The rental affordability crisis is showing signs of worsening: Nearly half of all renters are struggling to pay their monthly payments, according to a new report by Harvard’s Joint Center for Housing Studies.
Financial experts usually recommend keeping housing costs around 30 percent of a person’s monthly income. However, the number of renters considered “cost-burdened” – those who spend more than 30 percent of their income on rent – is rising and topped 21.3 million people last year, according to the report. Even more concerning, more than 26 percent are considered “severely cost burdened” and spend more than half of their income to pay for rent.
Read more: Why Renters Can’t Make the Move
Rental costs are skyrocketing across the country, much faster than wages. Inflation-adjusted rents climbed 7 percent from 2001 to 2014. In that same time period, household incomes fell 9 percent, according to the report. Demand for rentals is high, which has pushed vacancy rates down, and given landlords more reason to raise prices.
“These trends have led to record numbers of renters paying excessive amounts of income for housing, with little prospect for meaningful improvement,” according to the report.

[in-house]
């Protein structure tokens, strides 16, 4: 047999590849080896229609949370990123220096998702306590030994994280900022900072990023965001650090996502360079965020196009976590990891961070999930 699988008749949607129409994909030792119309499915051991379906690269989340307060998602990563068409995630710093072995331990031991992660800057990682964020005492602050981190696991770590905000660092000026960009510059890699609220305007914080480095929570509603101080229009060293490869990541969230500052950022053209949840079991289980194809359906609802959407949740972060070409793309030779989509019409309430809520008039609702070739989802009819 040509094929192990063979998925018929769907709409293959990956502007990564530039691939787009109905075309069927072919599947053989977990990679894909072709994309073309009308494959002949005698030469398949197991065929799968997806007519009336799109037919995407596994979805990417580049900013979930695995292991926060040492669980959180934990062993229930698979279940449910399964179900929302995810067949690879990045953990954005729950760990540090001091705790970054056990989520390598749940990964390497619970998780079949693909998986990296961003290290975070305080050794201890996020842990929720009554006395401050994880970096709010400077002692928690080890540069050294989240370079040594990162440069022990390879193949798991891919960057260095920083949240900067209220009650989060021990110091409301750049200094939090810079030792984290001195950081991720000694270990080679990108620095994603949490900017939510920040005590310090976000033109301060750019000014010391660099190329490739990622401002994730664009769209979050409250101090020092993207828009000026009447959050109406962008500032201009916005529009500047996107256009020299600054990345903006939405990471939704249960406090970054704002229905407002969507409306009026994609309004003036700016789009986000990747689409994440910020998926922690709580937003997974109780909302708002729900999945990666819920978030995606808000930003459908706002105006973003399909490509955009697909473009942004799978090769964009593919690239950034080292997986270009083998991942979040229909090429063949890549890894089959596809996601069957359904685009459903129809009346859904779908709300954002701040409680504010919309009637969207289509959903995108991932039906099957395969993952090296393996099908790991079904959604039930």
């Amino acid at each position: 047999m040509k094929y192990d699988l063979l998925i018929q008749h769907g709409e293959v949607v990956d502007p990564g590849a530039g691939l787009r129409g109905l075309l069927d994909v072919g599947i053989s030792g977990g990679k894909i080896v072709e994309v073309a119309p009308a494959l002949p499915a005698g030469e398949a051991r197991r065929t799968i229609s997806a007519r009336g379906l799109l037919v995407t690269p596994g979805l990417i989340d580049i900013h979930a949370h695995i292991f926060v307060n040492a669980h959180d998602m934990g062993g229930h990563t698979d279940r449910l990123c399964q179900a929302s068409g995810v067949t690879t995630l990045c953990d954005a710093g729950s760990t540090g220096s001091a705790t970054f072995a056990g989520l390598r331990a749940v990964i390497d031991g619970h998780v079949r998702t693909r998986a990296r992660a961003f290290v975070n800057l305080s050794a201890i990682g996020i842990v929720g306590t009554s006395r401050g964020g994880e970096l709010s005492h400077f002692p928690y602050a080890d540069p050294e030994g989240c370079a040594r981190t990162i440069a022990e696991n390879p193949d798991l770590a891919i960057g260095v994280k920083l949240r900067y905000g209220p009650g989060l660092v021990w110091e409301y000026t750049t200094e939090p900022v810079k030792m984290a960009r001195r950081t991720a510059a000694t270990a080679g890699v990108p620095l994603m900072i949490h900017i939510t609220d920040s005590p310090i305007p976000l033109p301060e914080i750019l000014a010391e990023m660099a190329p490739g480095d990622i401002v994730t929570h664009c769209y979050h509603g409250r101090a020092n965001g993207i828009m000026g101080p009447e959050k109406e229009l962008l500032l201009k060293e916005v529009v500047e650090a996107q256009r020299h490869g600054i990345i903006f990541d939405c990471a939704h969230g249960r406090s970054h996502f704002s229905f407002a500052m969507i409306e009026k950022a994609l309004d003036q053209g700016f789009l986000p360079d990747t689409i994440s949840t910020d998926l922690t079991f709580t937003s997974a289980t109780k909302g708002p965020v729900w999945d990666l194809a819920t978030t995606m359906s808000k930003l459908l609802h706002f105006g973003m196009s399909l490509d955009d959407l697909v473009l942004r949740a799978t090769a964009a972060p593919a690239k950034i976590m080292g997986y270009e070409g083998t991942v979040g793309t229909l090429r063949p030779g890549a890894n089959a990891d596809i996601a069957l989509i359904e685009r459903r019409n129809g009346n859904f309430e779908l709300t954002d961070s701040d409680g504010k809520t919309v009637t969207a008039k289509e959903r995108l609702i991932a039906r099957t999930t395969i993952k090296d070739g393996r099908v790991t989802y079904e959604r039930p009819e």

The median rent for a new apartment climbed to $1,372 last year, a 26 percent increase from 2012.
It’s not just low-income households that are struggling to keep up too. The number of burdened households with an income of $45,000-$74,999 surged to 21 percent in 2014 from 12 percent in 2001.
The gap between rental costs and household income is widening to unsustainable levels across the country, according to a study released earlier this year by the National Association of REALTORS®. And as more renters face steeper costs, it may put them even further away from home ownership. NAR evaluated income growth, housing costs, and changes in share of renter and owner-occupied households over the past five years in metropolitan statistical areas across the U.S. Over the last five years, a typical rent rose 15 percent, while the income of renters grew by only 11 percent, according to their research.
Source: “Half of All Renters Can’t Afford the Rent,” CNNMoney (Dec. 9, 2015)